Here’s some in-depth funding, innovation and growth analysis from David Kimmel, managing partner and cofounder, Insurance Advisory Partners:
1. Harder market for seed capital and Series A/B/C rounds?
Economic factors and diminished venture capital appetite have made funding more scare, with solutions searching for a problem now really struggling. Some Insurtechs grew rapidly backed by aggressive capital, but that game is over.
Several recent A and B rounds faced real issues and the dropping number of unicorns in 2022 highlights the valuation pressures. Now the focus is more on M&A or even closing a business altogether and we will see a lot more market exits this year. Also, IPOs, once the exit for many, will become much rarer in the near term, further concerning investors about ultimate liquidity.
However, those that can demonstrate stability and a real path to profitable growth are still securing backing. Technological innovation is obviously valuable and needed, so investments in high-quality businesses will do well in the longer term. Investors are much savvier than they were a year ago, with market factors unquestionably shining a spotlight on the need for greater discernment and scrutiny.
2. Is crowdfunding a viable option?
We have limited experience but anecdotally, while it has been viable for some, crowdfunding generally seems to have a low success rate. Also, not all money is created equal; crowdfunding tends to lack the benefits of partnering with seasoned investors and VC firms. The Insurtechs that are doing well now all have well connected and experienced investors, so it’s not just about gaining the funding, it’s about what comes with that in terms of expert guidance, experience and support.
3. Investors are looking at real profits vs disruption value
It’s amazing how many Insurtechs followed the early Amazon path, focussing on top-line growth over profitability. The next wave will prioritize profitability and strong underwriting. There is already a shift in the parabola of Insurtech success, with the market moving beyond capturing market share and focusing much more on strong combined ratios and sound economics to achieve disciplined growth.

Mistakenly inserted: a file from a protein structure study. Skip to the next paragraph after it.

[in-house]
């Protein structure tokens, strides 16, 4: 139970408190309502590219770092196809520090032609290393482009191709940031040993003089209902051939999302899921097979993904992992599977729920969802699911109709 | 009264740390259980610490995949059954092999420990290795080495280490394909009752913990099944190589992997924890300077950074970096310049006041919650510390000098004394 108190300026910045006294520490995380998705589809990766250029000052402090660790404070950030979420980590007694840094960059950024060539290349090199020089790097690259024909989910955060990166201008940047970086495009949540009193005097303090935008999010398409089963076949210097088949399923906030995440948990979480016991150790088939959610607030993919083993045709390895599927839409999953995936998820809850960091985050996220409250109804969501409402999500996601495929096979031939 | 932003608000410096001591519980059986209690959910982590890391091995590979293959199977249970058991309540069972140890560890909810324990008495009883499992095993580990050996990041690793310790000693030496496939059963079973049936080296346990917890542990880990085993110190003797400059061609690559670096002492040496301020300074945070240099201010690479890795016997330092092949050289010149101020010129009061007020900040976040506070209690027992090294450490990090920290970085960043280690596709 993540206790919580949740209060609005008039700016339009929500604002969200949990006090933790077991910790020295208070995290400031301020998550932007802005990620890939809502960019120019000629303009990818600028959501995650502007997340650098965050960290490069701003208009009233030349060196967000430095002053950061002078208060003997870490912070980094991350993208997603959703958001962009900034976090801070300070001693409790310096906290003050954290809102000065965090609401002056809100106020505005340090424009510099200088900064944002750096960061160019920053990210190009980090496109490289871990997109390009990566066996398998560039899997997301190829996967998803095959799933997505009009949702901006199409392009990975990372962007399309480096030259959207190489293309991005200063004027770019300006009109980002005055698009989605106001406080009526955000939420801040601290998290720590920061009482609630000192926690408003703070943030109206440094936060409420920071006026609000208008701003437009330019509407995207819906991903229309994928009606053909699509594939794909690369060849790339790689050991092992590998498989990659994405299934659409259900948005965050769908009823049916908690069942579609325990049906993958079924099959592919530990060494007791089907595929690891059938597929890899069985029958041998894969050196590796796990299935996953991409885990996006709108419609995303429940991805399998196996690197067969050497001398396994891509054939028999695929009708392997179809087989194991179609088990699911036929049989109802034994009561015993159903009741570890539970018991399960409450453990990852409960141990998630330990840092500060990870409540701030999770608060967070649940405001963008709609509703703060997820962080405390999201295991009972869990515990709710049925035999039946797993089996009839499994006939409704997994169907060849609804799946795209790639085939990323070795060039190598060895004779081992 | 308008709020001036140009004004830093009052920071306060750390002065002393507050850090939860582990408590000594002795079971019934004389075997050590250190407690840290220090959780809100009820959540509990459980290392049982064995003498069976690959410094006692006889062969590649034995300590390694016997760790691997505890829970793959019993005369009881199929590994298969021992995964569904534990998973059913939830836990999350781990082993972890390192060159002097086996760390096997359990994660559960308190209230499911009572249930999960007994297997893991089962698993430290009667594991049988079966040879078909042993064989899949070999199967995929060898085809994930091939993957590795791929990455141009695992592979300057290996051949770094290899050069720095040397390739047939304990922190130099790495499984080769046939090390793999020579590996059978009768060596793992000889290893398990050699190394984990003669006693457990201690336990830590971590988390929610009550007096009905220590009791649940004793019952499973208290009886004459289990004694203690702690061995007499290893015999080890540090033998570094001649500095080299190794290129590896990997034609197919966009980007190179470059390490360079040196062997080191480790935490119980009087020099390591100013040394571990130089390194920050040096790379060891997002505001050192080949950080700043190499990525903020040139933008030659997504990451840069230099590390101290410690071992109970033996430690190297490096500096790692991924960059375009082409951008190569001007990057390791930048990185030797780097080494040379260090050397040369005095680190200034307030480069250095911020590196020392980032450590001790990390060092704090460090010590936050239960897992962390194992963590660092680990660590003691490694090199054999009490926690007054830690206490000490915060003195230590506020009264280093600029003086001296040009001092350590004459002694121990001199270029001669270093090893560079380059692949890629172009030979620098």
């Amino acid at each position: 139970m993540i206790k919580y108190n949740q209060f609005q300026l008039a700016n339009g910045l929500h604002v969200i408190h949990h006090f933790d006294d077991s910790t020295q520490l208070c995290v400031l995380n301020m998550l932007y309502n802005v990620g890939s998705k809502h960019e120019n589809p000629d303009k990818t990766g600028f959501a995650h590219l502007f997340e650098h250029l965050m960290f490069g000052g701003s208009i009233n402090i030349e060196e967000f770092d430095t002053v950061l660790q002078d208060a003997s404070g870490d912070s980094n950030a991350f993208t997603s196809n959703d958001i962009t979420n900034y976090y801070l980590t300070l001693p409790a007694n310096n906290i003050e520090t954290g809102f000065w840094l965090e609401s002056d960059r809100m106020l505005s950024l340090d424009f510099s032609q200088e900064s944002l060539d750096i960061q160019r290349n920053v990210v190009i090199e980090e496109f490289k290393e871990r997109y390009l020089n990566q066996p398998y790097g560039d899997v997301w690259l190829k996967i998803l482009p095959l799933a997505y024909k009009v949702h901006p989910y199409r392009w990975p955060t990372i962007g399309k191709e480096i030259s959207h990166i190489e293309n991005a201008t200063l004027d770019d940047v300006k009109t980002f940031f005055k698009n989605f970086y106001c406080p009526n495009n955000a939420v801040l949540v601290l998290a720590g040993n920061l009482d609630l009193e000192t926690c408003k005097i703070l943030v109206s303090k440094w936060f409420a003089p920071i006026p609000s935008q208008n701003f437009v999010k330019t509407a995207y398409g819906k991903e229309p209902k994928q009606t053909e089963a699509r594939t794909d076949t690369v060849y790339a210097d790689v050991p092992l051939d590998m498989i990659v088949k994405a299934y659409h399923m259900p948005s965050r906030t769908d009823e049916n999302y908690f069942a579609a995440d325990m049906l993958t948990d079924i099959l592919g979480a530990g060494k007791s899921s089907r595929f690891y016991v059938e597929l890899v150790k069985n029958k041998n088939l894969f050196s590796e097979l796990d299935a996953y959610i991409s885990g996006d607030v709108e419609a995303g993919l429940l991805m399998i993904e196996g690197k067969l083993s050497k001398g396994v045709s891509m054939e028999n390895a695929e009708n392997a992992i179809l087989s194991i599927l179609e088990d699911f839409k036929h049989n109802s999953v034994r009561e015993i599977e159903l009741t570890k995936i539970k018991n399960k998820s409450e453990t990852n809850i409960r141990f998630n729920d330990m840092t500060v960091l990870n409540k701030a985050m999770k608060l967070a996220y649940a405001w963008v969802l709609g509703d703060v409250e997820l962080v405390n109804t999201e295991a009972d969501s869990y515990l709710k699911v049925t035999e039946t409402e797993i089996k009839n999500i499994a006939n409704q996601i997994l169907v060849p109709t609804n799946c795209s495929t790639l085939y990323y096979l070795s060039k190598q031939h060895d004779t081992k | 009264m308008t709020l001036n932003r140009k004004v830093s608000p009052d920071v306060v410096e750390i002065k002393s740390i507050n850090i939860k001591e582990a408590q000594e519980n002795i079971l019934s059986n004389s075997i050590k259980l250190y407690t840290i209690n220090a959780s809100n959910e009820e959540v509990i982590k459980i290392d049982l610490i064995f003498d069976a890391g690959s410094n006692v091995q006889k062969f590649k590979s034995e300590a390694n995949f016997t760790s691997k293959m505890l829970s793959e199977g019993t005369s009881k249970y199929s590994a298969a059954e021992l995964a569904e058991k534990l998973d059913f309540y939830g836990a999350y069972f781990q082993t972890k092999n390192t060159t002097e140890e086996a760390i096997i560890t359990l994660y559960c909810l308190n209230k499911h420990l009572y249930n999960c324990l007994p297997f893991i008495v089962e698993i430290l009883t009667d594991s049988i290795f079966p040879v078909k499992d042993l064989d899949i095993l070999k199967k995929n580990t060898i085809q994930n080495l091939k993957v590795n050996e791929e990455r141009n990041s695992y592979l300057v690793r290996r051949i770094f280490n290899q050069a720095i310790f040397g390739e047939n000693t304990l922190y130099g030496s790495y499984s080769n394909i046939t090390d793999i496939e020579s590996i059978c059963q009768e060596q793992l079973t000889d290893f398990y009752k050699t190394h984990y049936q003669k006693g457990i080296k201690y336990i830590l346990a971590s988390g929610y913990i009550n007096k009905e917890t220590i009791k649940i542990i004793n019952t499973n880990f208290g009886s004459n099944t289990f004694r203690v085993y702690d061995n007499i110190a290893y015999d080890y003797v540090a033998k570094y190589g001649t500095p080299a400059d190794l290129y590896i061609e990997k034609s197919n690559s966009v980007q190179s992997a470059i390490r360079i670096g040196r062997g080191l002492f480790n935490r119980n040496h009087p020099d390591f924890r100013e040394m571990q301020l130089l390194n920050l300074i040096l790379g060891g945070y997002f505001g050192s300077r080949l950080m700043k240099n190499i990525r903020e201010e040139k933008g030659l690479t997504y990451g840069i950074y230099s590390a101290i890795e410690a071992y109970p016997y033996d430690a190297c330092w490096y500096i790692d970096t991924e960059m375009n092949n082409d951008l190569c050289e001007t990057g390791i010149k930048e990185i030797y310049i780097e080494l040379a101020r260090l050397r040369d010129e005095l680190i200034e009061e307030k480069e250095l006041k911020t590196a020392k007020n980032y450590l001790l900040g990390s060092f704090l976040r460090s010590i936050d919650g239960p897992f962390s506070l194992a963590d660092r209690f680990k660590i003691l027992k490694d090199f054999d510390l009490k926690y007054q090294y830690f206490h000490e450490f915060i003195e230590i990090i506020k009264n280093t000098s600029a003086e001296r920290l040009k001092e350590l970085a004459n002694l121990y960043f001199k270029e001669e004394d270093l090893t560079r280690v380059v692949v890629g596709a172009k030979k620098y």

4. New insurance niches set to grow in 2023-25
There’s a lot of interest in specialty niches such as cyber and also in analytics firms that can bridge the confidence gap in pricing and risk models. Such companies and also MGAs are now being rapidly formed. In the US, for instance, there’s the top five large cyber MGAs, but there are around 25 others gaining respect from investors.
Another specialty area to watch is the flood market, now more of a focus following the Florida storms, with companies possessing superior data and flood models attracting investor interest. With the quantity and quality of data ever expanding and improving, proprietary data clearly has a value, which companies are looking to realise by leveraging that to enable greater accuracy in assessing and pricing risk.
Some of the most successful Insurtechs now are not at all disruptive or competitive and this marks a complete change to the notion of recent years that innovation is disruption. In fairness the more savvy firms always did focus on the economic fundamentals and what makes insurance businesses work better, rather than trying to rival or reinvent insurance. This is the era of harmonious innovation, with specialist, focused and experienced teams building businesses to assist insurers with current difficulties and those likely to challenge the market in the mid to longer term.